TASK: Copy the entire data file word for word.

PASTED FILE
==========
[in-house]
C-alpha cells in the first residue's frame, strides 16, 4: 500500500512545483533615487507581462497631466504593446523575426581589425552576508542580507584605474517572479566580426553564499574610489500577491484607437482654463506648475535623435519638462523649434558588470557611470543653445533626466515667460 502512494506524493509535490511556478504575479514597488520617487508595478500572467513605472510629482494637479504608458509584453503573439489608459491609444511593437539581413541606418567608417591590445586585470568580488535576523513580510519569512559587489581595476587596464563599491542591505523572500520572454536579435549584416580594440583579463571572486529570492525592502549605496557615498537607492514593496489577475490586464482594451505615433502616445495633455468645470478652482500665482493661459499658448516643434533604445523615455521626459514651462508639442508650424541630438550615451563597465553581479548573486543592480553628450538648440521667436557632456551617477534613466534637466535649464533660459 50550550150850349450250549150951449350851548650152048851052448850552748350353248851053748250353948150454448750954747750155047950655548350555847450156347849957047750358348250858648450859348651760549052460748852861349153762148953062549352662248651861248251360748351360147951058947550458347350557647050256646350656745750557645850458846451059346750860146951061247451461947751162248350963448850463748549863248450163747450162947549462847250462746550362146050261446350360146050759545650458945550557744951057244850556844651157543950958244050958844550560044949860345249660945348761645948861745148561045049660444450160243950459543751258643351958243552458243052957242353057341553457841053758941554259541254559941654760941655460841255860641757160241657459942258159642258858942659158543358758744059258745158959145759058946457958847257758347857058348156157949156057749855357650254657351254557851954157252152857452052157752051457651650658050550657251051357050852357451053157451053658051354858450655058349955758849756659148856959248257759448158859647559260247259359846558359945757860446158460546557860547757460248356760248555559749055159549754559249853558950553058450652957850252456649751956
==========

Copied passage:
[in-house]
C-alpha cells in the first residue's frame, strides 16, 4: 500500500512545483533615487507581462497631466504593446523575426581589425552576508542580507584605474517572479566580426553564499574610489500577491484607437482654463506648475535623435519638462523649434558588470557611470543653445533626466515667460 502512494506524493509535490511556478504575479514597488520617487508595478500572467513605472510629482494637479504608458509584453503573439489608459491609444511593437539581413541606418567608417591590445586585470568580488535576523513580510519569512559587489581595476587596464563599491542591505523572500520572454536579435549584416580594440583579463571572486529570492525592502549605496557615498537607492514593496489577475490586464482594451505615433502616445495633455468645470478652482500665482493661459499658448516643434533604445523615455521626459514651462508639442508650424541630438550615451563597465553581479548573486543592480553628450538648440521667436557632456551617477534613466534637466535649464533660459 50550550150850349450250549150951449350851548650152048851052448850552748350353248851053748250353948150454448750954747750155047950655548350555847450156347849957047750358348250858648450859348651760549052460748852861349153762148953062549352662248651861248251360748351360147951058947550458347350557647050256646350656745750557645850458846451059346750860146951061247451461947751162248350963448850463748549863248450163747450162947549462847250462746550362146050261446350360146050759545650458945550557744951057244850556844651157543950958244050958844550560044949860345249660945348761645948861745148561045049660444450160243950459543751258643351958243552458243052957242353057341553457841053758941554259541254559941654760941655460841255860641757160241657459942258159642258858942659158543358758744059258745158959145759058946457958847257758347857058348156157949156057749855357650254657351254557851954157252152857452052157752051457651650658050550657251051357050852357451053157451053658051354858450655058349955758849756659148856959248257759448158859647559260247259359846558359945757860446158460546557860547757460248356760248555559749055159549754559249853558950553058450652957850252456649751956